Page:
That said, he's a decent player too. His decision to leave that ball for someone else to hit shows a level of awareness we don't usually see in an Ireland jersey. How many other players would have blasted that in the general direction of the near post in the same situation?
He knew McClean was coming in behind, he took three defenders out of the game, and proved that he can deliver on the big occasion. Again.
The armband suits him, it must be said. Another suggestion that would have raised eyebrows even a year ago, Meyler has gone from someone on the periphery of the team, hoping for sub appearances and friendlies, to being someone that has to be in the side.
How? By making the absolute most of every sub appearance and friendly match. He so desperately wants to play for Ireland that he doesn't allow himself a second of rest in a game. Look at him at any moment in a game, he's shouting at someone, pointing at someone, even when the ball is out of play he's barking orders.
Aside from a crazy decision at the very death of the game that will rule him out of the first leg of the playoff, Meyler was exactly what we needed in the middle of the pitch against Wales, and is a noticeable upgrade on Glenn Whelan due to his dynamism.
Also, taking time out to salute the true captain of this squad and call him your hero? That's a classy move right there.
I have been critical of Jeff Hendrick over his last few games in an Ireland jersey, as he has been himself, but look at that photo above and what do you see?
A 'scruff of the neck' moment.
I stood up and shouted my appreciation for Hendrick closing down Ashley Williams initially, because it was what I was crying out for to give us a chance in the final third. His fancy footwork on the touchline - side note: fair play to the linesman for not bottling it in front of the Wales fans - and subsequent cross was enough quality to win us the game.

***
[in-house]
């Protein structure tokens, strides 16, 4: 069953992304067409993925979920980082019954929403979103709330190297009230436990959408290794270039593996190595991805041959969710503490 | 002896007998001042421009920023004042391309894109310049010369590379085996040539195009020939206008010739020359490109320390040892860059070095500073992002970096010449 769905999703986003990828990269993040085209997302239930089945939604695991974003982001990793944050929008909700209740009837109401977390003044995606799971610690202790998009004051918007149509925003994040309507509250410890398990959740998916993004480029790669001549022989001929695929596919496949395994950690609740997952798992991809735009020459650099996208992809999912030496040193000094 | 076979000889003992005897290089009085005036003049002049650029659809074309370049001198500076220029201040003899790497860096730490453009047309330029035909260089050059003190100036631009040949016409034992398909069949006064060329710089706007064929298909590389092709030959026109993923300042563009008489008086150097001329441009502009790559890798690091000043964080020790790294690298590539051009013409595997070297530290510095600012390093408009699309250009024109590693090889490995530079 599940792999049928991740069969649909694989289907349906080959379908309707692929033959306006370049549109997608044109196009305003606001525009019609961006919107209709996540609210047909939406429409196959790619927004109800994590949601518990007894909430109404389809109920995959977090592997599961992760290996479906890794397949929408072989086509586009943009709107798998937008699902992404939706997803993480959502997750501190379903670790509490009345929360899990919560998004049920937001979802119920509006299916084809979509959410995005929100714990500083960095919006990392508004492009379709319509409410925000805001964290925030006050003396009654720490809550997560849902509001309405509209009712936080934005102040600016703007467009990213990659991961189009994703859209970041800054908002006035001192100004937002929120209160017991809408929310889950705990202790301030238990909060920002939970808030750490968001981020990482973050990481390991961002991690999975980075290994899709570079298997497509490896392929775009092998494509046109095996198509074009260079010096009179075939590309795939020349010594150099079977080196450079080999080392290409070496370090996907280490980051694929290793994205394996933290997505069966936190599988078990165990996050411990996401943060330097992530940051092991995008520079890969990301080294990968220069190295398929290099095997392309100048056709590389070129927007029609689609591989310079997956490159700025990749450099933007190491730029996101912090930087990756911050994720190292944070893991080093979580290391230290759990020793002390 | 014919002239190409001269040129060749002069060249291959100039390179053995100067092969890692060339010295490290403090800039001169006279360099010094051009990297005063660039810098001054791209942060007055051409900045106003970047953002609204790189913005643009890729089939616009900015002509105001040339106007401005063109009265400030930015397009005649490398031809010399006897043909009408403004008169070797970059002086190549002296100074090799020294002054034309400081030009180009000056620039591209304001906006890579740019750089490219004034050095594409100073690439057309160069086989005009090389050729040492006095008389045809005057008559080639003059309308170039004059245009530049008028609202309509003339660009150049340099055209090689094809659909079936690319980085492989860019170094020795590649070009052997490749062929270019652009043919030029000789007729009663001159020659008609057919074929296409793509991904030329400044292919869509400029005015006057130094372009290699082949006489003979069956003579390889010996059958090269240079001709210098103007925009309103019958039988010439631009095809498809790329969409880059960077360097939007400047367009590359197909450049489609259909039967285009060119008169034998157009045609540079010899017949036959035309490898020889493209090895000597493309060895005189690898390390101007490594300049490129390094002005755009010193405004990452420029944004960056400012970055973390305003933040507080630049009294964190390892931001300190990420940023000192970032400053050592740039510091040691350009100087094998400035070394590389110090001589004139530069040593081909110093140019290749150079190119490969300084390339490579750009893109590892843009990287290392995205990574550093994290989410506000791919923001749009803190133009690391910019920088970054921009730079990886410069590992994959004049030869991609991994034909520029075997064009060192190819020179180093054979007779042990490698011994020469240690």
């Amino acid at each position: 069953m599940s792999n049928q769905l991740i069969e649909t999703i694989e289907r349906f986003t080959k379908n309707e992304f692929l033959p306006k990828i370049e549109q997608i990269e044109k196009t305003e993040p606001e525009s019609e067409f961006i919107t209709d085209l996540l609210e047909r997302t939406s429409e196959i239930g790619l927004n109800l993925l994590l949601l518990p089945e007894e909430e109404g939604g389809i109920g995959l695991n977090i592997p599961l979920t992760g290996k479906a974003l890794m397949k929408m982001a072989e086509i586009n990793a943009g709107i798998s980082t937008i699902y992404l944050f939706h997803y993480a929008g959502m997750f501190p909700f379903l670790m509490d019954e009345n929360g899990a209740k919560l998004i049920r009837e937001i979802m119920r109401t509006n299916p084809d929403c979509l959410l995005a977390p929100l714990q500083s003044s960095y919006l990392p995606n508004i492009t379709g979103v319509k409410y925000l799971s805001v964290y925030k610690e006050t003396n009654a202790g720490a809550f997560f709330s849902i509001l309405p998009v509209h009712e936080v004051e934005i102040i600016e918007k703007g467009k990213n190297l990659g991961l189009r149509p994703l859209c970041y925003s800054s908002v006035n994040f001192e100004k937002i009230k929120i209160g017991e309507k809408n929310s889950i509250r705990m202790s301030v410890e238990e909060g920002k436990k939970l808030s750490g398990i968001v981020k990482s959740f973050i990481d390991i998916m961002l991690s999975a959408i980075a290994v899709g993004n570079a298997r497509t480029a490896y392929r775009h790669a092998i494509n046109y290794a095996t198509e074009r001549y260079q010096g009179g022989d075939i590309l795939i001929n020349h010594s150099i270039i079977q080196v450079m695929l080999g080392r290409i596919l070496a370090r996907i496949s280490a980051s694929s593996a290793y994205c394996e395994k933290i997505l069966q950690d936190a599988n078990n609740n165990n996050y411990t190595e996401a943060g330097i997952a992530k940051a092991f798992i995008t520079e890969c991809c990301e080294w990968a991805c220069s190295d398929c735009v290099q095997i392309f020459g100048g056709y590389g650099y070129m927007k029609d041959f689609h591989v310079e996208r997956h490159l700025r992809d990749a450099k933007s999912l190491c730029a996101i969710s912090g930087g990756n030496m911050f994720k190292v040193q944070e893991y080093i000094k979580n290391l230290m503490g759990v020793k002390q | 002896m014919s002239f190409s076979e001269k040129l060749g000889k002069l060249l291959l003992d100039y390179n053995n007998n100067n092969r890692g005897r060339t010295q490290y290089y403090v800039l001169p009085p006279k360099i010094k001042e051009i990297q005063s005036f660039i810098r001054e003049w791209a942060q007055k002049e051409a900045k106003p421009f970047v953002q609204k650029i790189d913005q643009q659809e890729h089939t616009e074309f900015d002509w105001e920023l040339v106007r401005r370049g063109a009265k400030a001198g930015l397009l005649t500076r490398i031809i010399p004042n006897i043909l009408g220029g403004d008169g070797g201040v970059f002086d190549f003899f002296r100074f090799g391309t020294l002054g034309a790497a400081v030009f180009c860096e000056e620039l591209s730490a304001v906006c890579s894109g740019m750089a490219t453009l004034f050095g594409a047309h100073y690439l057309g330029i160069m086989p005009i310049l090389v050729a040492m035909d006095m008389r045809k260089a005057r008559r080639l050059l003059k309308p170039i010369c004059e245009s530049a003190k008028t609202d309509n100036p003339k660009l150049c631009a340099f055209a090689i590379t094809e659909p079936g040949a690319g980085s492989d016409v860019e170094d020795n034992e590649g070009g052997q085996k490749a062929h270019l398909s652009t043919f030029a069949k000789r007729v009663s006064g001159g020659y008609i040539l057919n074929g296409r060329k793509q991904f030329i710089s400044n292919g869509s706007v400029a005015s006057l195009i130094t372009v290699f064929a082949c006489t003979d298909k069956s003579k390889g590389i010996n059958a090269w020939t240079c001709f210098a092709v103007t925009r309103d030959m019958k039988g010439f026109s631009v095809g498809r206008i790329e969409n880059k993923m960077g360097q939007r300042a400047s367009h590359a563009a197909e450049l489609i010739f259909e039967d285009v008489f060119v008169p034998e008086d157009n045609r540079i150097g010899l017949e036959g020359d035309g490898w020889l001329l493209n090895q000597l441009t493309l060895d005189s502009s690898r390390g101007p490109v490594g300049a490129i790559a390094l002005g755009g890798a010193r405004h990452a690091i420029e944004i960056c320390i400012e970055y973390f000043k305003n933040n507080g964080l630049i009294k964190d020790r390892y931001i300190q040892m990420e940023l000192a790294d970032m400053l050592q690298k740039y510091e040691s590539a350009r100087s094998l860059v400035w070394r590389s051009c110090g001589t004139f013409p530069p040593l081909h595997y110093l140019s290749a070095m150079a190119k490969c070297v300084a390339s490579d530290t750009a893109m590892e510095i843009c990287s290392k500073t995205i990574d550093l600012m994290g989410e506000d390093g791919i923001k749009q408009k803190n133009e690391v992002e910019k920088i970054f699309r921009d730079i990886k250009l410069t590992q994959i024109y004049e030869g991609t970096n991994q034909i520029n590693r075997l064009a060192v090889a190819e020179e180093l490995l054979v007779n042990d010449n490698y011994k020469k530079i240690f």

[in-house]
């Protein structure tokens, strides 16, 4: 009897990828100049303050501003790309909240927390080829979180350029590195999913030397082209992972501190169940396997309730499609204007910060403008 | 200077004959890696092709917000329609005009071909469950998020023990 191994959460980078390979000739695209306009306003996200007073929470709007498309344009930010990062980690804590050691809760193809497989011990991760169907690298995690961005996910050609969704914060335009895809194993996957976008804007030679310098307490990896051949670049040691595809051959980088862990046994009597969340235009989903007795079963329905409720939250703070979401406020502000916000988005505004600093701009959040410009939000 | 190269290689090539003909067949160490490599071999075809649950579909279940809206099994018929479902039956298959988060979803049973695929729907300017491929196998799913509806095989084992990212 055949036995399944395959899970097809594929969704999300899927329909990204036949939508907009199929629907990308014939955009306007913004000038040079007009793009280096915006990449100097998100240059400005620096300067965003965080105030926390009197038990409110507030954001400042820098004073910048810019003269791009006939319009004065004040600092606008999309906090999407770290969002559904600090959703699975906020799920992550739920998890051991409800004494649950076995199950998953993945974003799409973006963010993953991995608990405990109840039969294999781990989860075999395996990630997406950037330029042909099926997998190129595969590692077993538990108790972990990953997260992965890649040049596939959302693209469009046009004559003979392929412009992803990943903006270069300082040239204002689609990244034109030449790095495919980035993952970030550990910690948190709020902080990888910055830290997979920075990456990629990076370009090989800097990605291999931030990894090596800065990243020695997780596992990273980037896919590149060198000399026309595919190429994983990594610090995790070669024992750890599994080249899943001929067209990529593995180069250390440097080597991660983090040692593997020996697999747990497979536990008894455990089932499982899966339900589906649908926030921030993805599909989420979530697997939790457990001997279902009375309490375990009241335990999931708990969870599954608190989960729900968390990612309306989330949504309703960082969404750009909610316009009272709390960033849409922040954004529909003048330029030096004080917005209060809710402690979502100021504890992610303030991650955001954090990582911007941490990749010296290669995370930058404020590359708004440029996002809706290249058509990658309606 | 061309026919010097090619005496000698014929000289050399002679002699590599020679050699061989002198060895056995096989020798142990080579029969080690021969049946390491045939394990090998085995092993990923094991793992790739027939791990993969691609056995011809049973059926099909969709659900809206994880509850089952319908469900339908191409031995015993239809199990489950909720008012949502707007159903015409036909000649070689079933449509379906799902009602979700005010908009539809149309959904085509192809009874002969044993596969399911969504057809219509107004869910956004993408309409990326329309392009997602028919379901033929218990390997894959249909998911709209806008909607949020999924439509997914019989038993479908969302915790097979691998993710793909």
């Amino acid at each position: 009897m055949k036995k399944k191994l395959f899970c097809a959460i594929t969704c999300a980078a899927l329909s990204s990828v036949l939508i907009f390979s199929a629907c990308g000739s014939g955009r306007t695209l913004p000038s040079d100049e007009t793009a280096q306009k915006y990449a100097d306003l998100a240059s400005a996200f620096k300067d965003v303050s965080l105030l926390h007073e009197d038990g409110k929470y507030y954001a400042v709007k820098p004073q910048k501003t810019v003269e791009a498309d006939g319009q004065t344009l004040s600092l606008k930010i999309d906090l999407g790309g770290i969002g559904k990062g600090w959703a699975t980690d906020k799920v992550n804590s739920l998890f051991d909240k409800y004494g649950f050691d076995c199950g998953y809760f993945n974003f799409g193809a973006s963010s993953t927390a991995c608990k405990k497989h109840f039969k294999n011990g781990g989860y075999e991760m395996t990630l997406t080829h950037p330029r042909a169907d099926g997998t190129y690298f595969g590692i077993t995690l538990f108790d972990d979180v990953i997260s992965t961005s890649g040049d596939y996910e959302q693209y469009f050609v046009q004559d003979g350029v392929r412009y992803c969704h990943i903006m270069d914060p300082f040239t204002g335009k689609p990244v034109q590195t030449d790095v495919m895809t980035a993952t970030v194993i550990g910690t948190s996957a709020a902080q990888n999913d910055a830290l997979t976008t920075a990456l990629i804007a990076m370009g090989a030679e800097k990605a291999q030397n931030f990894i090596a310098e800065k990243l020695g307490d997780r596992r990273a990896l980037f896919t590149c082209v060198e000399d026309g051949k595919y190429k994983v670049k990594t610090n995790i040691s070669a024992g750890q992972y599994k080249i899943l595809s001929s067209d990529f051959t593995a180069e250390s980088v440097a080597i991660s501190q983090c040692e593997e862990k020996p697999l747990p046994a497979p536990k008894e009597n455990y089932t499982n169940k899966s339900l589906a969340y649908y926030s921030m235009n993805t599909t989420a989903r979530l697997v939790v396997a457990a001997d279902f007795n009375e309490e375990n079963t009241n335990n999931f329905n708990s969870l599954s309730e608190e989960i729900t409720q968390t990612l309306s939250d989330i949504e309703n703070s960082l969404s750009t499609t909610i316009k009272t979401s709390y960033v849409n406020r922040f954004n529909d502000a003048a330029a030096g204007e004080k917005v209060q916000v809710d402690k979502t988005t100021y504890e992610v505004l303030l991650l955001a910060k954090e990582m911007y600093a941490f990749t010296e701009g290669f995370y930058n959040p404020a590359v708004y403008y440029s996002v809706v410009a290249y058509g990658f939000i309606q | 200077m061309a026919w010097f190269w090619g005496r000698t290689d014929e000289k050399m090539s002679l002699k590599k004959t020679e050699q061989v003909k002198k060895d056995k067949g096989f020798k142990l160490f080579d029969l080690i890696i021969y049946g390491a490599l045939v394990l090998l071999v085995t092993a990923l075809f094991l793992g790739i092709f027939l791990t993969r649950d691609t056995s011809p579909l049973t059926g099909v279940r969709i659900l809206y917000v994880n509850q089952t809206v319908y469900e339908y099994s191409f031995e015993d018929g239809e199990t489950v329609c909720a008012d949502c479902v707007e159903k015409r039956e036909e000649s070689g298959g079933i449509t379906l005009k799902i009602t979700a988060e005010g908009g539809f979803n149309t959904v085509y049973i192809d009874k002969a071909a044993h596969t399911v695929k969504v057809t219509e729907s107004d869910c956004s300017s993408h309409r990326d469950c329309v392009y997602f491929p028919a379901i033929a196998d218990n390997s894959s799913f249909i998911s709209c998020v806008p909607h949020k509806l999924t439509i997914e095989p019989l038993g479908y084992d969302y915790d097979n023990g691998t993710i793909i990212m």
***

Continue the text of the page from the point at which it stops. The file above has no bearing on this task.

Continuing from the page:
That alone justifies his selection in the team. We don't have many players who can come up with that moment, in fact I counted three on the pitch last night in McClean, Brady, and Hendrick, so we badly need them to provide at least one or two sparks of creativity in each game or we are resigned to set-pieces. McClean applied the finish, Arter played a huge role, but Hendrick made that goal thanks to determination and, most importantly, quality.
If he can continue to do it, he will be the player we all know he can be.
Thankfully we are long past the point of Stephen Ward being an underrated member of the Ireland squad. Dunphy had his revelation last night; that Robbie Brady should not be played at left-back because we have an extremely reliable Premier League quality player occupying that position, but the rest of us clued in some time ago.
Defensively he is extremely reliable and when he attacks, he does so with purpose. Keep it simple, but make it effective.
For a good while I looked at Stephen Ward and knew there was potential but he looked like he didn't believe he belonged where he was. Since working with Sean Dyche his confidence is through the roof and it's allowing him to perform as well as he has been for club and country in recent times. The next campaign will possibly be his last, but he will be a hugely important player once again.
Wardinho is the 4th highest scoring defender in Fantasy Premier League this season too, by the way.
Darren De Gea, more like.
Having been comfortably our best choice since he replaced Shay Given on that unforgettable night against Germany, Randolph has held a remarkable level of consistency after stepping into regular international football like it's no big deal.
He is now making terrific athletic saves to preserve his clean sheets on a regular basis, and never gives the opposition a hint that he might give them an easy opportunity. He also does this one thing all the time; when Ireland are under heavy pressure, he'll get a hold of the ball from a save or catch and just lie down on it for a bit, maybe breathe a visible sigh of relief. It's become a really reassuring sight.
In international football, not everybody can say they don't have to worry about the goalkeeper. We can for the next two or three campaigns at least.
A great performance, a great result. Not only mission accomplished in terms of reaching the playoffs, but also a sign that we can go out and qualify for Euro 2020 with confidence.
Oh, and Ciaran Clark pulled off a pretty tasty roulette at the edge of the Welsh box in the first half, I'm not letting that go without acknowledgment.